'Squeaky Dolphin' for sale: How surveillance companies are targeting social networks

News & Analysis
'Squeaky Dolphin' for sale: How surveillance companies are targeting social networks

The latest Snowden document revelation, which shows how GCHQ and the NSA are conducting broad, real-time monitoring of YouTube, Facebook, and Blogger using a program called "Squeaky Dolphin," is the most recent demonstration of the immense interception capabilities of intelligence services.

Despite the program's cute name, "Squeaky Dolphin" is shocking in its ability to intercept raw data, which includes sensitive personal and location information, and keep tabs on people across the world who are simply uploading videos or 'liking' the links on their friends' Facebook walls. Such massive, unrestrained capabilities are no way consistent with international law, as their capabilities and execution are clearly neither necessary nor proportionate. Because of this, Privacy International has litigation underfoot to challenge the legality of GCHQ's surveillance activities on the grounds that they fly in the fact of the UK's human rights obligations. Operations like Squeaky Dolphin are yet another manifestation of GCHQ's disregard for privacy rights, and starkly illustrate the problem of secret, unaccountable intelligence gathering.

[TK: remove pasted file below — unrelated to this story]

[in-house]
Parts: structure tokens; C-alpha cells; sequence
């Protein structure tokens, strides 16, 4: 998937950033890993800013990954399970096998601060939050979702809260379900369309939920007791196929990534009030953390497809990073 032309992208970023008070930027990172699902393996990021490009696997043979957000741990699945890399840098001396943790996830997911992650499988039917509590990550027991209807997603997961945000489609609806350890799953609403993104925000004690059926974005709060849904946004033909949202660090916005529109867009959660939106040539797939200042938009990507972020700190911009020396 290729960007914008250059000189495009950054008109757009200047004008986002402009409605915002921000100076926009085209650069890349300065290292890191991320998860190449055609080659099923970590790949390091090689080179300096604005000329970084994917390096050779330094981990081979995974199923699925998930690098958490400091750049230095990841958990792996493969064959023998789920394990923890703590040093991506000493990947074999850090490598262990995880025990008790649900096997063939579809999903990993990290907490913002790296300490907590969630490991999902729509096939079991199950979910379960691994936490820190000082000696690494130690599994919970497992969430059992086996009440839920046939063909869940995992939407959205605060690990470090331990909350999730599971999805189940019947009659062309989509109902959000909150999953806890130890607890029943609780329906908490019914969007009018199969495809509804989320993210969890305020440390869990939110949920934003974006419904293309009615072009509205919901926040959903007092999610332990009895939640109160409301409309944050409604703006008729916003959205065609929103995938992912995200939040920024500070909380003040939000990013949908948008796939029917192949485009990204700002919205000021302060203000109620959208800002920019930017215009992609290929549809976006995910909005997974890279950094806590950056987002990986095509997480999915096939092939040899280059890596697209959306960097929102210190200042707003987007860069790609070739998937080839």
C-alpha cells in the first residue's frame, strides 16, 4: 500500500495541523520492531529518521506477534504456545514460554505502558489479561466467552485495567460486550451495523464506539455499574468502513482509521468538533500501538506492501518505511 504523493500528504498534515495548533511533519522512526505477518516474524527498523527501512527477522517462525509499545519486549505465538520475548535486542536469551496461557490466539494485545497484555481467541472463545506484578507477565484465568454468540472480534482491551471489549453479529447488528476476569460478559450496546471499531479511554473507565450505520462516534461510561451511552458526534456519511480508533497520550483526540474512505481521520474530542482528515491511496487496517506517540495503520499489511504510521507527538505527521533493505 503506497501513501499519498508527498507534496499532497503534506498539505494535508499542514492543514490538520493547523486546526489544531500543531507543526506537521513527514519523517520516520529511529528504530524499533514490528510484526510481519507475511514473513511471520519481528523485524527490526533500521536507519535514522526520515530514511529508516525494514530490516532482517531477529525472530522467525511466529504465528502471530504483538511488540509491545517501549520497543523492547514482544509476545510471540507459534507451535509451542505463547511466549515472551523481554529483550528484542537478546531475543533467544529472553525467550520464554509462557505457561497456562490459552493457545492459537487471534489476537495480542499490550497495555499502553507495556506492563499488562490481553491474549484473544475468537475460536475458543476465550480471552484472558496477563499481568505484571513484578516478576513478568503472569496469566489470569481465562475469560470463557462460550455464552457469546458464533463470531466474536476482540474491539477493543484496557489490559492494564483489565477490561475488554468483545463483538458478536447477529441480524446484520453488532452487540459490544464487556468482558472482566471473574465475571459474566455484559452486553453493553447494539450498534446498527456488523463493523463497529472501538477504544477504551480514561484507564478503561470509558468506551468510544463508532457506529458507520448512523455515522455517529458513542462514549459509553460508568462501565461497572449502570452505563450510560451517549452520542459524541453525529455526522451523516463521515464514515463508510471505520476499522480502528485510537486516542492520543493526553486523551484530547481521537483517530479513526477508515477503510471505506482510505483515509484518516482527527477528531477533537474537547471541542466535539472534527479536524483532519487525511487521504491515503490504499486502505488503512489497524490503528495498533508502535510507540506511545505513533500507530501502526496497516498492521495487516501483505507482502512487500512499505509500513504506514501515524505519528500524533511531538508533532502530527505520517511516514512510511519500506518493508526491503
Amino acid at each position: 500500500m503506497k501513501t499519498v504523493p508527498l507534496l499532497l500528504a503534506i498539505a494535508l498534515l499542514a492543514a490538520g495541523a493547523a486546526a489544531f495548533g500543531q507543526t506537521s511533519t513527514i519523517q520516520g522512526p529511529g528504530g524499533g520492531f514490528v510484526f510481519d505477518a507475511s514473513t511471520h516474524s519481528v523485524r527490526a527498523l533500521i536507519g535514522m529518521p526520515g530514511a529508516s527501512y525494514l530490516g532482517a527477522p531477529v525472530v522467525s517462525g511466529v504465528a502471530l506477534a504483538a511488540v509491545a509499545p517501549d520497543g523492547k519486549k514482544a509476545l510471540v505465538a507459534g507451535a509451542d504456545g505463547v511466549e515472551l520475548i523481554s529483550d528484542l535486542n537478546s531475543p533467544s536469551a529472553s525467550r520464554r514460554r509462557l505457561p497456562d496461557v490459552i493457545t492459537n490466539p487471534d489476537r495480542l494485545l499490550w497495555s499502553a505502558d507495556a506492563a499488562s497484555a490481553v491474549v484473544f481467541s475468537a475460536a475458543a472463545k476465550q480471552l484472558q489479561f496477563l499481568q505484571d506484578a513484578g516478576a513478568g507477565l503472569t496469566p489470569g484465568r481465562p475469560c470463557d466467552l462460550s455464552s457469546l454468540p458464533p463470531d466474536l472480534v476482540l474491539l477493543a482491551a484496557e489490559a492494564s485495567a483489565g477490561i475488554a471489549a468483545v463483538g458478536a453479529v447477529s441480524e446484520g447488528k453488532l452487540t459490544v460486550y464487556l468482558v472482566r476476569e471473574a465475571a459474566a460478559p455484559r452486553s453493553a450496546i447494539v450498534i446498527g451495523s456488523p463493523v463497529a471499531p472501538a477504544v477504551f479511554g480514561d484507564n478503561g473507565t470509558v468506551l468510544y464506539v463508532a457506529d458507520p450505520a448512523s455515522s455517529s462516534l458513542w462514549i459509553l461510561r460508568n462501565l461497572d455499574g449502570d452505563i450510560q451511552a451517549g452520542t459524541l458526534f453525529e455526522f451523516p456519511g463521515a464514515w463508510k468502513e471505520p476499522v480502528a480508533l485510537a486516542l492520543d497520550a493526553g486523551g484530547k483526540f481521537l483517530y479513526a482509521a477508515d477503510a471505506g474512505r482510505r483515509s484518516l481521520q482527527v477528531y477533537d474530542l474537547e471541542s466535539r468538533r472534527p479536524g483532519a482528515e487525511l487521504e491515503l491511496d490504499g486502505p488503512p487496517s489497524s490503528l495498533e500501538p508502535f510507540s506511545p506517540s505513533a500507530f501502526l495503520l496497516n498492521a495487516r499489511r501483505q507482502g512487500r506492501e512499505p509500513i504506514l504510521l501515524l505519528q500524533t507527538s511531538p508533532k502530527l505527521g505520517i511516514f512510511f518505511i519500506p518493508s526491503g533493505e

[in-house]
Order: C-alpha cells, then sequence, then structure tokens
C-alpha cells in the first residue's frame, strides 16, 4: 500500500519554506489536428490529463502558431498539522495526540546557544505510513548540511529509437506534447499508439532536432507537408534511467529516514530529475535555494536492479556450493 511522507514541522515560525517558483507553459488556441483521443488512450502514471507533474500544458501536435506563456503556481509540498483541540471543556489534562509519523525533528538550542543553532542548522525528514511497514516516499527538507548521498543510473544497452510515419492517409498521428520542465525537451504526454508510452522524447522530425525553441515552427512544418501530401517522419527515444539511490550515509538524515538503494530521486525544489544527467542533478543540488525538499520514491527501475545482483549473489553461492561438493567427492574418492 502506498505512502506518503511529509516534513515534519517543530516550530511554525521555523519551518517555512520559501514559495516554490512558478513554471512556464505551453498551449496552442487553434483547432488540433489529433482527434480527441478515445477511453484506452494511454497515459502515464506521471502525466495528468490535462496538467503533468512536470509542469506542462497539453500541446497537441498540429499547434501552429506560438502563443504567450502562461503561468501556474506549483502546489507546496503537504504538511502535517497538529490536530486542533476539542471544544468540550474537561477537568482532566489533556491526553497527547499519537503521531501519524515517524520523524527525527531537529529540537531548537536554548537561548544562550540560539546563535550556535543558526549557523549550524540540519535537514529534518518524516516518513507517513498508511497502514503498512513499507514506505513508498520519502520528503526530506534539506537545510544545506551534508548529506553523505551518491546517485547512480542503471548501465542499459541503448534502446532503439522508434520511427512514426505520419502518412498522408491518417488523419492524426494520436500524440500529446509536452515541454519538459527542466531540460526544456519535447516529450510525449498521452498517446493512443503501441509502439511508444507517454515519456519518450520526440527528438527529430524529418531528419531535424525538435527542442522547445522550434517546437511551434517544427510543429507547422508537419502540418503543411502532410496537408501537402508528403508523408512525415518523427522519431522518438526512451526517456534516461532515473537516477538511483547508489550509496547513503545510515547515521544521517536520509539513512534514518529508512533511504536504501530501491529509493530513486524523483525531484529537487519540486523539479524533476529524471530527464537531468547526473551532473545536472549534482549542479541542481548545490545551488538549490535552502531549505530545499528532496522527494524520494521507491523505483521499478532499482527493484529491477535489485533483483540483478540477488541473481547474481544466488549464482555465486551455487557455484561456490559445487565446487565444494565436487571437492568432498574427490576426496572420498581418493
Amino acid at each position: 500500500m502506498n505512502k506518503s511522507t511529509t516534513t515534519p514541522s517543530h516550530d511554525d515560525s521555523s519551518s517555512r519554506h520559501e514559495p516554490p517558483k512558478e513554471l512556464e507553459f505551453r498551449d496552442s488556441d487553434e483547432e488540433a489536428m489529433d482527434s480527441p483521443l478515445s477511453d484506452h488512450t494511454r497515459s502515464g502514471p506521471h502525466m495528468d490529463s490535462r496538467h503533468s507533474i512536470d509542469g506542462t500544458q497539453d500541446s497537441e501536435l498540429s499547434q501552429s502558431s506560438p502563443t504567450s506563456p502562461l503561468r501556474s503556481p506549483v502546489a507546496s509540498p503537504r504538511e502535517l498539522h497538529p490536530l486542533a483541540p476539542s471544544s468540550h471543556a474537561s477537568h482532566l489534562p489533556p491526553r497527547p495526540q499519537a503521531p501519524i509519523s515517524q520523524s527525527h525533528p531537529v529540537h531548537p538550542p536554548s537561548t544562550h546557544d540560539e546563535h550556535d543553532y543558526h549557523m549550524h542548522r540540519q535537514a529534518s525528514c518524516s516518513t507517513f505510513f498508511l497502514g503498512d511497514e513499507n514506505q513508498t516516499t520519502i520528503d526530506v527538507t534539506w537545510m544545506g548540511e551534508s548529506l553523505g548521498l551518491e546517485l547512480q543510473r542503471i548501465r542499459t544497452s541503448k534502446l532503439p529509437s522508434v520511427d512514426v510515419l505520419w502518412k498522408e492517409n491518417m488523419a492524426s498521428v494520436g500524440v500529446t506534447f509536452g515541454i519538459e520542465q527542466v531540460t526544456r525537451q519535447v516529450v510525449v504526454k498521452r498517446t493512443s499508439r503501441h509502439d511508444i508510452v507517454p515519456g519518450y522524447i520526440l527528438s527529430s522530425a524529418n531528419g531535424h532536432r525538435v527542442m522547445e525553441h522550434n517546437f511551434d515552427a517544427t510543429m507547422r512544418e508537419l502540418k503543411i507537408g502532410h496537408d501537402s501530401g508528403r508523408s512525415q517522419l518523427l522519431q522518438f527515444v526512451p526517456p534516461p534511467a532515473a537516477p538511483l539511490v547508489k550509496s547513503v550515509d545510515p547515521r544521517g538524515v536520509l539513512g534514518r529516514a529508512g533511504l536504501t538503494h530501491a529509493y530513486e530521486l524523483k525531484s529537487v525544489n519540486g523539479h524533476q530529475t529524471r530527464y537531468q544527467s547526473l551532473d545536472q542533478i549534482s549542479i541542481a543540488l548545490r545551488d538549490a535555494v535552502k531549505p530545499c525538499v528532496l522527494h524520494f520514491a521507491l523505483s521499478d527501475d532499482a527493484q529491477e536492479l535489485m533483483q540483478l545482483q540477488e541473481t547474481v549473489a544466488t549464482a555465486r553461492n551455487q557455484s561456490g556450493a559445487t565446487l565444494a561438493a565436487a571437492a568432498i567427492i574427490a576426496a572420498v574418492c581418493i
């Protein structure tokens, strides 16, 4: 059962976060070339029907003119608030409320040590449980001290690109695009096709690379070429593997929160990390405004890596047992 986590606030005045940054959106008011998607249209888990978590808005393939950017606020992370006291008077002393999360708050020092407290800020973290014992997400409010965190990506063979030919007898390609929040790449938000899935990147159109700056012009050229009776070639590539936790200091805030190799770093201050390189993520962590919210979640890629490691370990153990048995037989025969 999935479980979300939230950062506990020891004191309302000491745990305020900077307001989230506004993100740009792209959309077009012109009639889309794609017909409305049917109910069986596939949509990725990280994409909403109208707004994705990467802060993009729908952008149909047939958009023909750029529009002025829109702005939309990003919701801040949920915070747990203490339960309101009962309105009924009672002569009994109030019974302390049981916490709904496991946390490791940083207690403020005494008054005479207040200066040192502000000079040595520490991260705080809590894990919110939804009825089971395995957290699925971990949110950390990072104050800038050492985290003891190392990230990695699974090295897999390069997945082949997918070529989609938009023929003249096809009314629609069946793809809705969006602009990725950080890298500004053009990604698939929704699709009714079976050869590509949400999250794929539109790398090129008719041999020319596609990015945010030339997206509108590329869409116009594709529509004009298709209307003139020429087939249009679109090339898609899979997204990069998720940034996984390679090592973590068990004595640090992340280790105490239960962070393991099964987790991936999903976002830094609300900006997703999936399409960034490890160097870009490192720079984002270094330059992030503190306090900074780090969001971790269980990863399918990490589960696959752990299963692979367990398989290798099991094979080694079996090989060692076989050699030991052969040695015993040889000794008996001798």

Frighteningly, the capabilities demonstrated by Squeaky Dolphin - the combination of tapping IP networks and the construction of that with sources such as Facebook, YouTube, Twitter, and other services - are not the exclusive preserve of the NSA and GCHQ. Privacy International's Surveillance Industry Index shows that surveillance companies are marketing and selling these services right off the shelf, giving willing governments anywhere the ability to intercept huge amounts of raw data, monitor social networks in real time, and analyse the information obtained to create profiles on specific individuals and targets.

Analysing and intercepting

Shortly after news broke about the Squeaky Dolphin program, surveillance researcher Dr Ben Hayes drew attention to Wire-X's "Content-based Social Network Analysis" and its similarities to GCHQ's Squeaky Dolphin. Wire-X's brochure, which is subtitled "Facing Social Networks", grabs attention with its heading "Good guys, Bad guys...They are all socializing online."

Named AQWIREX, the product "automatically intercept(s) and analyze(s) in real time the major social networks and extract all the relevant data including profile information, friends, feeds, and posts in order to provide a clear visualization of the entity and a mapping of all the target connections". The marketing material also says that the surveillance system can analyse emails, forums, and chats in real time, providing "real time packet analyse" and the ability to scale interception "from tactical to nationwide."

Through our Surveillance Industry Index, we have identified a similar technique being sold by surveillance companies, such as Israel's Nice Systems and their Horizon Insight product. Nice's Horizon Insight "Intercepts, formats and stores billions of telephony and IP events per data at a rate of thousands of data records per second" and performs integration with "all legacy sources with newly acquired sources in telephony, IP and open source fields to perform fusion of all intercepted data". The attempt to combine both the model of Open Source Intelligence gathering with mass surveillance and analysis of that material is illustrated in a diagram showing the pulling collation of disparate sources to form a stream of information able to be understood by an individual analyst or operator.